The first week of October came and went and with it went the Nobels. That week is exciting and very busy for C&EN given the level of activity the Nobel Prizes generate on the web, but it means several early mornings for those of us who are not in European time zones.
Something that surprised me this year is that in all the discussions I had been party to, in all the articles I had read, and in all the social media postings I had seen predicting who or what area of chemistry would be recognized, not a single time did I see any mention of cryo-electron microscopy as a potential winner. That does not mean the technique and its discoverers do not deserve the prize: C&EN in 2015 published an in-depth feature on cryo-electron microscopy and the dramatic impact it has had on structural biology. Although it wasn’t on most chemistry Nobel watchers’ short lists, it clearly was on the Nobel selection committee’s.
The other thing I noticed this year is that there seemed to be greater consensus than usual around who should win it. If there were a popular vote, John Goodenough and his lithium-ion batteries would have definitely gotten it. It would have been far from a sympathy vote or an award for a lifetime of achievements, which as we know the Nobels do not recognize. At 95, he’s active, doing influential work, and publishing in the top journals.
One thing I’ve always admired about Nobel laureates is their mobility. Jacobus van’t Hoff, the first winner of the Nobel Prize in Chemistry, for example, was born in the Netherlands but worked and died in what is now Germany. Ernest Rutherford was born in New Zealand and moved to England. Marie Curie moved from Poland to France. Albert Einstein was born in Germany but ended his days in the U.S. More recently, Ahmed Zewail transferred from Egypt to the U.S., and Fraser Stoddart from Scotland to the U.S.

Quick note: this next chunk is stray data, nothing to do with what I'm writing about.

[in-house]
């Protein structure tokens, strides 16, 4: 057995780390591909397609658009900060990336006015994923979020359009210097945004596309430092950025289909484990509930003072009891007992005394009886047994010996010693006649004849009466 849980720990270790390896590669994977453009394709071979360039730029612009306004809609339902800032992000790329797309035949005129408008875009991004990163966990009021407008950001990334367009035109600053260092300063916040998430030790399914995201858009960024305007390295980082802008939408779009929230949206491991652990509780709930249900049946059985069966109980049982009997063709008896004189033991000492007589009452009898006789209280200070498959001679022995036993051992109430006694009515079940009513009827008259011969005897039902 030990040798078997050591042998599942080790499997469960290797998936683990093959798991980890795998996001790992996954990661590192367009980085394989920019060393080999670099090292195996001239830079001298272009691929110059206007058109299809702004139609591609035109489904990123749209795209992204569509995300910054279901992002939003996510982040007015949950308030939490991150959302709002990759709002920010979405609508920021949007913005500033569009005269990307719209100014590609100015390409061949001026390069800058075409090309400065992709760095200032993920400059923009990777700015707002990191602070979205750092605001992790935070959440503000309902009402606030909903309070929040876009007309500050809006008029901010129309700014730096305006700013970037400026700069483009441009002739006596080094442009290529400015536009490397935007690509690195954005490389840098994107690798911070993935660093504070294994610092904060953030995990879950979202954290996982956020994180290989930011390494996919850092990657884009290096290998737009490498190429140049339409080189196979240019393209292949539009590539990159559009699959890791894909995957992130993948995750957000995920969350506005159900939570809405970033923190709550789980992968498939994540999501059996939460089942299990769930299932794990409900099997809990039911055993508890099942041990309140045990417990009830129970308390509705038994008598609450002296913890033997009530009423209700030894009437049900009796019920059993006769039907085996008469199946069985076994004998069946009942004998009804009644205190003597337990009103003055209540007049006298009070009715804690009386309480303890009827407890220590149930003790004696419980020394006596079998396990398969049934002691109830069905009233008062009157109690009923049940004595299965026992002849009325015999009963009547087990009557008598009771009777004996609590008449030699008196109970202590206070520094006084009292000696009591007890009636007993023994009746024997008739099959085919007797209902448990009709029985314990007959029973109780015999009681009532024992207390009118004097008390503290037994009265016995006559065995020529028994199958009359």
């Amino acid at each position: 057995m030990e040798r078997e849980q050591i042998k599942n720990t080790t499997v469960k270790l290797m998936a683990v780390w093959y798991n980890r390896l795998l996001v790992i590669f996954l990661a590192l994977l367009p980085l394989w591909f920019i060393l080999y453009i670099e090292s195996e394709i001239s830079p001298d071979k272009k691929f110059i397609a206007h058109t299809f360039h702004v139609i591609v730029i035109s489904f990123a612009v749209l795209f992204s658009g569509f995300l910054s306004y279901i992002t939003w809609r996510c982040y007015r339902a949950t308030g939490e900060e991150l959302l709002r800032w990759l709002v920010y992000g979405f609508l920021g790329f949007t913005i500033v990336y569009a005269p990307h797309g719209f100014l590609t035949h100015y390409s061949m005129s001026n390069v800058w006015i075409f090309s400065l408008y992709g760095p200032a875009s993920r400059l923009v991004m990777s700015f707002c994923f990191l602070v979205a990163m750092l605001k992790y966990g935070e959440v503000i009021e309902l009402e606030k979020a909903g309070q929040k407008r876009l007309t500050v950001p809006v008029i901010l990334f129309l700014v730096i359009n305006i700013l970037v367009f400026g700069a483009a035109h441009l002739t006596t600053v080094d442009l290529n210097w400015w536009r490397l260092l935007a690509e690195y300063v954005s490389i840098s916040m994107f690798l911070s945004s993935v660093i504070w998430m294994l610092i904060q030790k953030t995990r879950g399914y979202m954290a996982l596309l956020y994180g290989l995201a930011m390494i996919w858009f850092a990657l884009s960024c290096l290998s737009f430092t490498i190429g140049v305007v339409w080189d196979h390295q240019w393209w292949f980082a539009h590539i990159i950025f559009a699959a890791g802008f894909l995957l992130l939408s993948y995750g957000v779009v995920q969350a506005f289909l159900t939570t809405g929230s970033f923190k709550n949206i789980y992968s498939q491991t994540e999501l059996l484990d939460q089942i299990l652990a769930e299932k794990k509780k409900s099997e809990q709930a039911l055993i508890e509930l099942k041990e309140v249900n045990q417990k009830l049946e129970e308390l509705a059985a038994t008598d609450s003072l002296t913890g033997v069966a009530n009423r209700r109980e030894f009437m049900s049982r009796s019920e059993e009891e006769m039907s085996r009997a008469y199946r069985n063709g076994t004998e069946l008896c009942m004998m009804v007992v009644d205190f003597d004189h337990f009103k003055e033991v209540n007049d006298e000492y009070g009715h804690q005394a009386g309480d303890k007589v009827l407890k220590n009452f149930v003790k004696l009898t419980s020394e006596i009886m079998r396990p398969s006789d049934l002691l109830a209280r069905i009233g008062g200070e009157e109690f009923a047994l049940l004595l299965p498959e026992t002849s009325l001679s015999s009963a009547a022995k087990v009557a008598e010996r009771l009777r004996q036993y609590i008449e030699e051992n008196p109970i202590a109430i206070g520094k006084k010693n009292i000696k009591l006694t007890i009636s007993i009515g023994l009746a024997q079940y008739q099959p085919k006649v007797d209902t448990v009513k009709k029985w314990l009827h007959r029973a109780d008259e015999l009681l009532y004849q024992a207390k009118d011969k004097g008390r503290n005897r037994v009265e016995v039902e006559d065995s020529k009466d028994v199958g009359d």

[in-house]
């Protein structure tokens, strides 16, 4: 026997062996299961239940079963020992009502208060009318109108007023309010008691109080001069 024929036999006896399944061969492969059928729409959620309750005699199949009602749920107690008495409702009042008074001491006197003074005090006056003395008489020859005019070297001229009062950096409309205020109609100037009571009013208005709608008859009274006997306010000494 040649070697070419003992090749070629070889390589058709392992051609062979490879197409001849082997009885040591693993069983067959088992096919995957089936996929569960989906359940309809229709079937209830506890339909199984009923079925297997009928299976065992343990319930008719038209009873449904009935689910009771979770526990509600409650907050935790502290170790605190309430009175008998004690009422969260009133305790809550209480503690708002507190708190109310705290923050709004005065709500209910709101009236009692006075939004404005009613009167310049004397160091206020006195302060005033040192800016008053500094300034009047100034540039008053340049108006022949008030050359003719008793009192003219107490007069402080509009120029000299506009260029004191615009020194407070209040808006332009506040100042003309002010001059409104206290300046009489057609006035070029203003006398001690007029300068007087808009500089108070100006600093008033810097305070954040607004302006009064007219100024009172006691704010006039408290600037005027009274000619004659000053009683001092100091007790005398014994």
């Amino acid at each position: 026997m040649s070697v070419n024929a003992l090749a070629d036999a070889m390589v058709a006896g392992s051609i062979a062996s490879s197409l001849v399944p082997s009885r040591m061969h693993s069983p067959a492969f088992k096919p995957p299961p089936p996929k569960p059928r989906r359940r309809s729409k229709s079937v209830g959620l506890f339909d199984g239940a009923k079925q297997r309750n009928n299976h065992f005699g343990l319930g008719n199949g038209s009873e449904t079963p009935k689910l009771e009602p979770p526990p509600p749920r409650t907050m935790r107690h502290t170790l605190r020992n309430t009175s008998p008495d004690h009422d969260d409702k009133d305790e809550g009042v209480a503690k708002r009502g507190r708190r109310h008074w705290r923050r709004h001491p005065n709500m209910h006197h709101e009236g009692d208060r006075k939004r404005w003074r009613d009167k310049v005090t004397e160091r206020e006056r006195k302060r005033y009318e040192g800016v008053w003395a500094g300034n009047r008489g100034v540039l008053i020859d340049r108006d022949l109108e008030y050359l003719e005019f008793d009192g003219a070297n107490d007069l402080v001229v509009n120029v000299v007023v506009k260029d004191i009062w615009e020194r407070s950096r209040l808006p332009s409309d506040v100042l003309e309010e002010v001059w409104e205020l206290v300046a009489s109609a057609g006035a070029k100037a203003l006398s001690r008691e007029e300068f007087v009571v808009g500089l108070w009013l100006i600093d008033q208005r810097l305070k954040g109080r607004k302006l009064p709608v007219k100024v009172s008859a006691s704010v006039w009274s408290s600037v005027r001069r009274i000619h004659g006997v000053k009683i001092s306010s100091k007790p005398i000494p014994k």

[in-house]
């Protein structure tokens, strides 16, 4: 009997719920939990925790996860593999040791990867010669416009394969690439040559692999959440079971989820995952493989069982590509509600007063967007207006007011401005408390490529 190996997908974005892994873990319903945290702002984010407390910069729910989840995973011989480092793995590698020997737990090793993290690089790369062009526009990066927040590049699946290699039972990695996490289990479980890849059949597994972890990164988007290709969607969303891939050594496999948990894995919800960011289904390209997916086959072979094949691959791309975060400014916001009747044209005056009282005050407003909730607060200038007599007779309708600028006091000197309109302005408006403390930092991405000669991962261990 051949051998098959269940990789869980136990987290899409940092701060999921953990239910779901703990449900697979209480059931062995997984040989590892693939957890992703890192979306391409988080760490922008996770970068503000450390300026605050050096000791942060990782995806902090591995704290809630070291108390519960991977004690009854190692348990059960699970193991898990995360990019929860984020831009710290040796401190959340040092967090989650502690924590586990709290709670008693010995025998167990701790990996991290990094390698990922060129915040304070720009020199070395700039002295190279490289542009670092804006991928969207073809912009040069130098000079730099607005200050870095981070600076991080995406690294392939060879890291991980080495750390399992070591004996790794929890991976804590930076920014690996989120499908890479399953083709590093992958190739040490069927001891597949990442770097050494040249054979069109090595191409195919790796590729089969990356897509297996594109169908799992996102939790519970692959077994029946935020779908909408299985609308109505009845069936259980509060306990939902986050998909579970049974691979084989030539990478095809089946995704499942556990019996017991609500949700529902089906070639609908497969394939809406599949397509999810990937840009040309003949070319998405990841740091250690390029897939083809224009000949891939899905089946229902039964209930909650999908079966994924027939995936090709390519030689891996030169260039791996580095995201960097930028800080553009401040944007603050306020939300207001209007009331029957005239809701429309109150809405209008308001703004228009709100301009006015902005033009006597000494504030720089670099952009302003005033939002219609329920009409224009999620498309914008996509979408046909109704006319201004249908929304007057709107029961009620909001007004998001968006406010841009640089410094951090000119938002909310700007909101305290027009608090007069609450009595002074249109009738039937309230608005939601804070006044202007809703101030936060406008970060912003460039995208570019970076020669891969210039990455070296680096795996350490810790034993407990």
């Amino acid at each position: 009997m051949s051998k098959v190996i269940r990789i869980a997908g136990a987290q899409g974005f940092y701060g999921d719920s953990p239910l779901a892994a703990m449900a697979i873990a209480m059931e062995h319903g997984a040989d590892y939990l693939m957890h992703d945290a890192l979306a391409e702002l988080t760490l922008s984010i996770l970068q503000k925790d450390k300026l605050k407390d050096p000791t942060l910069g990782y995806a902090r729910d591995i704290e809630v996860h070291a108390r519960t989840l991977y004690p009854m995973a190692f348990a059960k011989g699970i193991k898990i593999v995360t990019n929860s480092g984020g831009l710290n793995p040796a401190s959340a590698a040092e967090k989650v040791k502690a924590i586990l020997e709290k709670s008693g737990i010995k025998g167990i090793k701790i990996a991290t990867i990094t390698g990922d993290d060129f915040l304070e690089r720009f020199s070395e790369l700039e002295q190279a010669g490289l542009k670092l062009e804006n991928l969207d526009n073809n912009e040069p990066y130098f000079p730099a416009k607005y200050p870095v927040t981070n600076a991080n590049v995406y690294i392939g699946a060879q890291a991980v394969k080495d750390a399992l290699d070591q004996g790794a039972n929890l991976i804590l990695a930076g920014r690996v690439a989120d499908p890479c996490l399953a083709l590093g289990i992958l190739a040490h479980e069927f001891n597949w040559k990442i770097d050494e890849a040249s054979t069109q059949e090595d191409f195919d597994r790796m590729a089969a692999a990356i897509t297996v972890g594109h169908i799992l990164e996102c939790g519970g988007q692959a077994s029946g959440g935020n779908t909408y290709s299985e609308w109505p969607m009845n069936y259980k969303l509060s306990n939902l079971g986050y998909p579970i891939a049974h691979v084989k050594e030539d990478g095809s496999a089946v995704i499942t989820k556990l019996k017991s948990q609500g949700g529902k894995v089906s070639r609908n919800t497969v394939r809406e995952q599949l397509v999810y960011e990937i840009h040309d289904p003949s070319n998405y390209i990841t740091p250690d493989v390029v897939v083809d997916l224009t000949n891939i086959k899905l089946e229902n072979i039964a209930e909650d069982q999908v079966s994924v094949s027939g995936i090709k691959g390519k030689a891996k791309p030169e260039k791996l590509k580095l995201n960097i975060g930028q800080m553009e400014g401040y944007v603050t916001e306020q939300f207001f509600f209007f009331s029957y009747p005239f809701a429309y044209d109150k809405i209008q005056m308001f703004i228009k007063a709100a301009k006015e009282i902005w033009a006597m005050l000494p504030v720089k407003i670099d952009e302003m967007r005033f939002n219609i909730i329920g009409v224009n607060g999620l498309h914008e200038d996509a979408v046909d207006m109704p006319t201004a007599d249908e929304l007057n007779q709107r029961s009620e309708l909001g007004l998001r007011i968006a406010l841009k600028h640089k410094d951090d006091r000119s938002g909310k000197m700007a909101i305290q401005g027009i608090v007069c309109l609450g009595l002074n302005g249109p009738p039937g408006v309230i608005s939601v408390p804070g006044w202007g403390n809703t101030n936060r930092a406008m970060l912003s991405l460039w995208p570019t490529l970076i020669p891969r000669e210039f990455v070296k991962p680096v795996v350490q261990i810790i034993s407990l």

Mobility is the theme of a couple of studies that were published in Nature during Nobel week that I’d like to bring to your attention. The first study, led by Cassidy Sugimoto of Indiana University, Bloomington, looks at how researchers’ mobility affects the impact of their research. To assess this, Sugimoto and collaborators analyzed the records of 14 million papers from about 16 million people who published between 2008 and 2015. Of those researchers, about 4% were classified as mobile—that is, they had more than one affiliation during that period.
Caroline S. Wagner of Ohio State University and Koen Jonkers of the European Commission’s Joint Research Centre found that when it comes to citations, mobility pays: On average, mobile scientists have about 40% higher citation rates than nonmobile ones. In terms of the different regions, mobile North Americans receive an 11% boost in citations over their nonmobile colleagues. And the effect is amplified with Eastern European scientists, for example, for whom the gap between mobile and nonmobile scientists is 173%.
The second study looked for relationships between a country’s spending on R&D, the flow of scientists in and out of that country, and the quality of its output, which was measured by the number of citations received.
The conclusion that these studies lead us to is that limiting the circulation of scholars will damage the scientific ecosystem since researchers who change country produce more influential work. If Nobel laureates are anything to go by, I’d say that statement rings true.
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